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Film challenges the Fed, income tax
Posted By -NO AUTHOR- On 03/15/2006 @ 1:00 am In Front Page | Comments Disabled
A new documentary dealing with the Federal Reserve system, income tax and government power is making its way around the nation this year, telling the story of “America: From Freedom to Fascism.”
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The film was created by Aaron Russo, a Libertarian presidential candidate in 2004 and longtime movie producer. After losing the presidential nomination to Michael Badnarik, Russo began working on creating the documentary.
Making its way through Oregon last week, the film pre-screened in Spokane, Wash., Monday and now is on its way to Illinois and Michigan, according to an online schedule of showings. It is set to hit theaters across the nation this summer.
“America: From Freedom to Fascism” pegs 1913 as the year the United States lost its freedom. That was the year the Federal Reserve banking system was put into place and a federal income tax was instituted.
“In 1913, America was a free country,” states capital white letters on a black background at the start of the film’s online trailer. “Then a band of powerful bankers achieved their fathers’ and great grandfathers’ goal. America has never been the same. Soon the world will not be the same.”
States author Michael Ruppert in the trailer: “The Federal Reserve is no more federal than Federal Express.”
“Why did we give a monopoly of creating money out of thin air to a private corporation?” “tax honesty” activist Franklin Sanders adds.
The documentary’s website describes the film as “an expos? of the Internal Revenue Service” that “proves conclusively there is no law requiring an American citizen to pay a direct unapportioned tax on their labor.”
Declares tax attorney Peter Gibbons on the trailer: “There is no constitutional basis for a tax on the wages of Americans living and working in the 50 states of the union. Period. End of argument.”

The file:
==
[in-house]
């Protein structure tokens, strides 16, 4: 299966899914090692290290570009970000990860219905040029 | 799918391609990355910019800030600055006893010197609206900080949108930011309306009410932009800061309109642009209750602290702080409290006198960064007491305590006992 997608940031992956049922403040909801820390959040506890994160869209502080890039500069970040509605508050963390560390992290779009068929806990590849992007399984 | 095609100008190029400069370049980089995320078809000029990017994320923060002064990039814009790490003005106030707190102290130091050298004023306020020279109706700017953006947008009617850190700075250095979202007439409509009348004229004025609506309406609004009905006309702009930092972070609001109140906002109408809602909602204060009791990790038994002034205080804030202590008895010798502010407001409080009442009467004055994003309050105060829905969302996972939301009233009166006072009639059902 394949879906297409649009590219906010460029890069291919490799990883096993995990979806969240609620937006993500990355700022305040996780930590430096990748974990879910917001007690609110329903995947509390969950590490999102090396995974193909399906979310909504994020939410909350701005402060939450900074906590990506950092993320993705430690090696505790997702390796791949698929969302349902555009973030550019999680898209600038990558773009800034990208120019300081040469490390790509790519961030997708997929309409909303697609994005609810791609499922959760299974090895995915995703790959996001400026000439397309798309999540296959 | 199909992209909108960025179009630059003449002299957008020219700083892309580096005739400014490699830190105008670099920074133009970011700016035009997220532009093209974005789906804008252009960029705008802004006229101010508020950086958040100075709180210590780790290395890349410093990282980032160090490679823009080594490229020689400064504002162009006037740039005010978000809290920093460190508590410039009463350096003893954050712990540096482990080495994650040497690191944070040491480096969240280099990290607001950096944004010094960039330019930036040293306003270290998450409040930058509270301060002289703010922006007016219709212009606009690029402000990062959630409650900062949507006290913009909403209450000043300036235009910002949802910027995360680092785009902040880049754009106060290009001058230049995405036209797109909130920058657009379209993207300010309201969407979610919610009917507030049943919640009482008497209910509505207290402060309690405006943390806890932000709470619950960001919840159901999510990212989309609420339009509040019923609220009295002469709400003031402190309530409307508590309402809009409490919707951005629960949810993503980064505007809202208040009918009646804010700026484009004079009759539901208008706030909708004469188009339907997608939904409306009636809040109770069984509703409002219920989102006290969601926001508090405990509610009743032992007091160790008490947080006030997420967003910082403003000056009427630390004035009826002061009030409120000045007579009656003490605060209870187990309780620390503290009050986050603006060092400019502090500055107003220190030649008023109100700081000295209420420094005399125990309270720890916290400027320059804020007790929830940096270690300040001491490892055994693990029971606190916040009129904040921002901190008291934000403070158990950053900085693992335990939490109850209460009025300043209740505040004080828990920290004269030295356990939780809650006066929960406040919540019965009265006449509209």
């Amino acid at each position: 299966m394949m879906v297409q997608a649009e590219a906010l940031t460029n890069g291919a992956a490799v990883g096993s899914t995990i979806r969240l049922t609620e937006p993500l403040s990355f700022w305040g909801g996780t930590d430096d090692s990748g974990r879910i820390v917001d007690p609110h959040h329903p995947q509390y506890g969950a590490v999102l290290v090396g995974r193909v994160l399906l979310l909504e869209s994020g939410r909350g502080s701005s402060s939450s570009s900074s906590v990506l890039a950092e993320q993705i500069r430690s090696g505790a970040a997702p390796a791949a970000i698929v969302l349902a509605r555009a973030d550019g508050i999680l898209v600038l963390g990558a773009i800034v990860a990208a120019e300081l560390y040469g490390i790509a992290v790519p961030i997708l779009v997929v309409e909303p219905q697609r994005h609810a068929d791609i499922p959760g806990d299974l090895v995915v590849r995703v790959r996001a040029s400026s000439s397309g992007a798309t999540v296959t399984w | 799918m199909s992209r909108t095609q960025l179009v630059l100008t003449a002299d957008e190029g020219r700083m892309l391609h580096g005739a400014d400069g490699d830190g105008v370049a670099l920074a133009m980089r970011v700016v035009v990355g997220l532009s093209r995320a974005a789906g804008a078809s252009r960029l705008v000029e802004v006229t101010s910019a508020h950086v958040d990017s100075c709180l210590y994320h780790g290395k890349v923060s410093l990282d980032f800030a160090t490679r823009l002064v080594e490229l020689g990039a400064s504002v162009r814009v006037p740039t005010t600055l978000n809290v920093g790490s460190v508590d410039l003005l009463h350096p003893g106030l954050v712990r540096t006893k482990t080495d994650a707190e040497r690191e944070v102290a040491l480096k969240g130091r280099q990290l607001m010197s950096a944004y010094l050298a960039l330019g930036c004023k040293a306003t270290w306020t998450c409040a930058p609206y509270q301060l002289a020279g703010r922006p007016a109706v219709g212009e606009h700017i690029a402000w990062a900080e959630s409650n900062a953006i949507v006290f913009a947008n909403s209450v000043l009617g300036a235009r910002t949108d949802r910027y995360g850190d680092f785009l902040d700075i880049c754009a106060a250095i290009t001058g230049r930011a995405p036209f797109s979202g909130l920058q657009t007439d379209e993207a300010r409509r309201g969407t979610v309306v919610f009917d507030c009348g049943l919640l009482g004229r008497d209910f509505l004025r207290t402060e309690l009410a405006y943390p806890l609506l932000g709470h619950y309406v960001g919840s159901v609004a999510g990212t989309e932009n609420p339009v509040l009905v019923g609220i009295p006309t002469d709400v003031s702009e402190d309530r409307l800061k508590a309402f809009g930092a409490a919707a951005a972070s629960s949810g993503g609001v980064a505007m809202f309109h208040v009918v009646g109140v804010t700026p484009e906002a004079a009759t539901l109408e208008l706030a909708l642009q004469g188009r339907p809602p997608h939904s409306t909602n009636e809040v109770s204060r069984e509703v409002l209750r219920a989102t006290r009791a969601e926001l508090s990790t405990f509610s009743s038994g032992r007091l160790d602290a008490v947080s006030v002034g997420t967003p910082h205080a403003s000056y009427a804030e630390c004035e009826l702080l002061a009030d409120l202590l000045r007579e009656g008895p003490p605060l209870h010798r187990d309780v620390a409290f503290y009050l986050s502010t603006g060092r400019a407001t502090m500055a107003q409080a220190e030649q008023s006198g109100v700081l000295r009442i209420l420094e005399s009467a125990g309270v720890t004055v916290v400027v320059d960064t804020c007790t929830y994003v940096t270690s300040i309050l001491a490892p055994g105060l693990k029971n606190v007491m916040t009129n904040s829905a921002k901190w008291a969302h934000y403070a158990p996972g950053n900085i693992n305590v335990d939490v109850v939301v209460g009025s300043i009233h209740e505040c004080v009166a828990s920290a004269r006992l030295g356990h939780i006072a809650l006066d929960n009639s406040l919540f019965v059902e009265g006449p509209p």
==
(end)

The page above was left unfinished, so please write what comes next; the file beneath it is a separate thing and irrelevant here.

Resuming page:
Said Rep. Ron Paul, R-Texas: “You have to get permission from the government for almost everything, and if that is the definition of a police state, that you can’t do anything unless you get the government’s permission, then we’re well on our way.”
Another contributor wonders if “terrorism” will be an appropriate label for government force in the United States.
“What happens if your own government is using more force, more coercion on its own citizens for the purpose of achieving its political ends?” asks Ed Viera, a professor of constitutional law. “Is that government engaged in terrorism?”
States one review of the film posted on its website: “Russo is a bulldog as he prowls halls of government trying to get someone to just show him the law that says a working citizen in the United States owes an income tax, or just to acknowledge prior Supreme Court rulings on the subject. Clips of press conferences and television interviews and news cuttings reveal obfuscation, saber rattling and threats, but not one answer that clearly defines the law, the statutes or the tax obligations of American citizens.”
Another reviewer opines: “Aaron Russo has earned his place in the preferred section of heaven with this film, and the nation owes him a large debt of gratitude for having produced it. Eliciting cheers and tears from the audience, ‘America: From Freedom to Fascism’ is incredibly moving and effective.”
Some of Russo’s previous film credits include Bette Midler’s “The Rose,” “Trading Places” and “The Teacher.”
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